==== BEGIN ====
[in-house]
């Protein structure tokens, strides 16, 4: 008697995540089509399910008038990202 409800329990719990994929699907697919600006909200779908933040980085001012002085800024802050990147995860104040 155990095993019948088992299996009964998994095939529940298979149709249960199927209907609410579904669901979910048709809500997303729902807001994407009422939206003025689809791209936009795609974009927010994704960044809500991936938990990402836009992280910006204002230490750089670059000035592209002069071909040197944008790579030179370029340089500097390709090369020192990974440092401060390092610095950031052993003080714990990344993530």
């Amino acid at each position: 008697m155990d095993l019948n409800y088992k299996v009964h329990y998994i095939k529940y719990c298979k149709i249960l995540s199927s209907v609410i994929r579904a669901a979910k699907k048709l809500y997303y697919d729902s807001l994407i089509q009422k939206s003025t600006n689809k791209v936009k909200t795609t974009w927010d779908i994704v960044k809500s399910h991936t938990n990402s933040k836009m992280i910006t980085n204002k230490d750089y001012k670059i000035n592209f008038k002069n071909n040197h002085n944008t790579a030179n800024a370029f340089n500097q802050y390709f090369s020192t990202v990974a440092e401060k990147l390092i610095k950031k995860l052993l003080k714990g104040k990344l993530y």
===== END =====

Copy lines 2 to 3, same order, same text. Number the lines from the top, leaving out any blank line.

């Protein structure tokens, strides 16, 4: 008697995540089509399910008038990202 409800329990719990994929699907697919600006909200779908933040980085001012002085800024802050990147995860104040 155990095993019948088992299996009964998994095939529940298979149709249960199927209907609410579904669901979910048709809500997303729902807001994407009422939206003025689809791209936009795609974009927010994704960044809500991936938990990402836009992280910006204002230490750089670059000035592209002069071909040197944008790579030179370029340089500097390709090369020192990974440092401060390092610095950031052993003080714990990344993530």
């Amino acid at each position: 008697m155990d095993l019948n409800y088992k299996v009964h329990y998994i095939k529940y719990c298979k149709i249960l995540s199927s209907v609410i994929r579904a669901a979910k699907k048709l809500y997303y697919d729902s807001l994407i089509q009422k939206s003025t600006n689809k791209v936009k909200t795609t974009w927010d779908i994704v960044k809500s399910h991936t938990n990402s933040k836009m992280i910006t980085n204002k230490d750089y001012k670059i000035n592209f008038k002069n071909n040197h002085n944008t790579a030179n800024a370029f340089n500097q802050y390709f090369s020192t990202v990974a440092e401060k990147l390092i610095k950031k995860l052993l003080k714990g104040k990344l993530y």